A constitutional litigation expert is offering to help protect marriage from no-fault divorce in the United States. Shelby Sharpe, of Fort Worth, Texas, said that he is offering his time as legal counsel pro-bono (free of charge) provided that the defendant covers the out-of-pocket costs of the legal proceedings.
Sharpe recently described a constitutional problem with no-fault divorce on March 8
, when he gave testimony in committee hearings for proposed legislation to repeal one ground for unilateral no-fault divorce in Texas. Unilateral no-fault divorce occurs, for example, when the court forces divorce on the defendant because the petitioning spouse says the parties are incompatible. The US Supreme Court, says Sharpe, has established principles required for defending parties’ rights to due process. Moreover, Sharpe explains that because no defendant can win a divorce case by stopping the divorce, the no-fault grounds are unconstitutional when they are forced on a party that does not want divorce.
Sharpe is collaborating with Mary’s Advocates to conduct a community outreach campaign in smaller states to try to find a defendant, willing to push this legal challenge through the appellate system, wherein divorce will be granted for grounds like incompatibility, irretrievable breakdown, or irreconcilable differences.
Mary’s Advocates is an educational non-profit organization working to reduce unilateral no-fault divorce and support those who are unjustly abandoned. Another problem with no-fault divorce is that many courts will not consider marital misconduct, such as abandonment or adultery, when making property splits, child custody, and support decisions. Consequently, the spouse who reneges on marriage promises is not held accountable to repair damage caused to a faithful spouse and children, who are counting on those promises being upheld.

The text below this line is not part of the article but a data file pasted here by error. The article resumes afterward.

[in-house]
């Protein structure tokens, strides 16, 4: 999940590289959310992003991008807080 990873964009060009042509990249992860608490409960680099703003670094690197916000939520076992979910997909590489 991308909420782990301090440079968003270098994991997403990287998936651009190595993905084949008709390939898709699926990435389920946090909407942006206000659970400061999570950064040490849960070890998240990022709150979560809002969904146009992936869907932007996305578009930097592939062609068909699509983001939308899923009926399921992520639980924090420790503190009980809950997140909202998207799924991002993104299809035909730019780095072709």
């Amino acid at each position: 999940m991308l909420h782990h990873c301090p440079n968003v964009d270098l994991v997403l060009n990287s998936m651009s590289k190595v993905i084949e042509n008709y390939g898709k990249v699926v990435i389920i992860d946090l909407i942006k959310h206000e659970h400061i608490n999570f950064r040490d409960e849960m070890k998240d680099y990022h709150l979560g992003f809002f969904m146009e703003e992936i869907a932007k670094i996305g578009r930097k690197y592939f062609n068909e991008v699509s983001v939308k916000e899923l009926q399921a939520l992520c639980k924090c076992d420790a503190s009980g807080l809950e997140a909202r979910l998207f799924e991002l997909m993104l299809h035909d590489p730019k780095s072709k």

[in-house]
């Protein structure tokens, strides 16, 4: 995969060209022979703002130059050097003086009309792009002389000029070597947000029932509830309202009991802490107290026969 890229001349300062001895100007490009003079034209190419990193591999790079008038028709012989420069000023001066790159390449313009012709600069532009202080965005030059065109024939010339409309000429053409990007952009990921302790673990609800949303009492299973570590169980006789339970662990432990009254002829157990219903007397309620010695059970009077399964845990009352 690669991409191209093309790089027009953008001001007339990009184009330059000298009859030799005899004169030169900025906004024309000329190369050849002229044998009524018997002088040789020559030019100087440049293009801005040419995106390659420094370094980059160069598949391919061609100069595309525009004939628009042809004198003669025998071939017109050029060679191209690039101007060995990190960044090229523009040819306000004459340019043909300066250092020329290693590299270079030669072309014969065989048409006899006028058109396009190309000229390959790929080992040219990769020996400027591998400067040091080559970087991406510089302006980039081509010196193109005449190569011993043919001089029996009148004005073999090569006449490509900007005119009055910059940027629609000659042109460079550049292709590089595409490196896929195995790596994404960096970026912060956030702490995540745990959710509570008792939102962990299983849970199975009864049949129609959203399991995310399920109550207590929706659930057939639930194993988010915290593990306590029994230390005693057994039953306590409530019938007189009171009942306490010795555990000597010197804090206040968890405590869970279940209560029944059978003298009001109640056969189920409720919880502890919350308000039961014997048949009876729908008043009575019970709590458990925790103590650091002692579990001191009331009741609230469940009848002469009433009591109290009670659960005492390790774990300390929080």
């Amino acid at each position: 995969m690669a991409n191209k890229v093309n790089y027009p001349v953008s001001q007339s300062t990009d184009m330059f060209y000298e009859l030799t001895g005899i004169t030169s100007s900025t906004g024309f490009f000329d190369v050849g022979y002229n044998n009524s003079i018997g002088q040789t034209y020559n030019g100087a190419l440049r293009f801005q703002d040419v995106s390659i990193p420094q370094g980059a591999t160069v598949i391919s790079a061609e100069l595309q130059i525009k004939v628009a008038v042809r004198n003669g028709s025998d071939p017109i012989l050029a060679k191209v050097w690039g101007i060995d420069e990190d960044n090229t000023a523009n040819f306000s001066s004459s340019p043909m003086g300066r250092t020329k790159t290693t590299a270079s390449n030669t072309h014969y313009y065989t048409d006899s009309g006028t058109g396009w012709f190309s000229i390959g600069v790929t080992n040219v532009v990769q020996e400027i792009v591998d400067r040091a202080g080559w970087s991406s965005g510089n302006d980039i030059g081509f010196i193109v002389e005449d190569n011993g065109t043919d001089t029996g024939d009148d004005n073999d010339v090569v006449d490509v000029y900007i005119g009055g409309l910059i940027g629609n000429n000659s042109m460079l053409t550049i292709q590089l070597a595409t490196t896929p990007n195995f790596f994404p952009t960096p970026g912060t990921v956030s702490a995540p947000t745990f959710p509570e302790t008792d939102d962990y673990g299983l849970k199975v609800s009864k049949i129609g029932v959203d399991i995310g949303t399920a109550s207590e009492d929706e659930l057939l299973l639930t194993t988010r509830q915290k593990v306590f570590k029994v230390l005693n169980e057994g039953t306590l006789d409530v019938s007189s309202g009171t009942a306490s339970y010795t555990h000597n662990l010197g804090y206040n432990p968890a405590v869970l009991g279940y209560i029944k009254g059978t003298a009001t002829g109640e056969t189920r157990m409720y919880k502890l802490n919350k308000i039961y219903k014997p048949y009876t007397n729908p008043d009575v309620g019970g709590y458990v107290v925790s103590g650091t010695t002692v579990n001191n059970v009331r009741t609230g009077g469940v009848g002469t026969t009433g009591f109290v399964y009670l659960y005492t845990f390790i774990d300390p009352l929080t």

To win for a divorce defendant, Sharpe needs more than his own arguments; in the state where the challenge is being made, he needs all the clerks of courts to provide written answers to depositions on written questions. Only the clerks from each local court can provide admissible sworn evidence that no one has ever won a no-fault divorce case on the basis that grounds for the complaint were not provable against the defendant.
There are twelve smaller states, with less than thirty divorce courts, that will force a divorce on a defendant simply because the plaintiff claims something like incompatibility, irretrievable breakdown, or irreconcilable differences: Alaska, Hawaii, Rhode Island, Connecticut, New Hampshire, Massachusetts, Arizona, Maine, Nevada, New Jersey, Wyoming, and Utah. Questioning the clerks in one of these states would be easier and less costly than in highly populated states. For example, Arizona has fifteen county courts, and questioning each clerk who might charge $200 each, would total $3000.
Alaska, Hawaii, Rhode Island, Connecticut, New Hampshire, Massachusetts, Arizona, Maine, Nevada, New Jersey, Wyoming, and Utah
The defendant willing to make this legal challenge would have to not sign any divorce settlement in which he appears to agree to be divorced. This risks angering a divorce judge who may make a punitive property division judgement, and parenting decision. Therefore, the ideal defendant would have no minor children subject to a custody battle, and be able to comfortably live with a property split that would be worse than 50/50.
If the divorce judge refuses to agree with Sharpe’s constitutional argument at the trial level, he would make recourse to an intermediate appellate court, state supreme court, and the U.S. Supreme Court. Shelby Sharpe has been accepted to argue cases at the U.S. Supreme Court since 1982. If the U.S. Supreme Court decides in the defendant’s favor, all states’ practice of forcing unilateral no-fault divorce on defendants would be judged as unconstitutional.
Any divorce defendant interested in making this challenge, who will cover his own out-of-pocket costs for legal proceedings, can find contact information on the websites of Mary’s Advocates
and attorney Shelby Sharpe
on Mary’s Advocates blog shows the grounds for divorce in the statues of the twelve smaller states listed.
Bai Macfarlane is the founder of Mary's Advocates.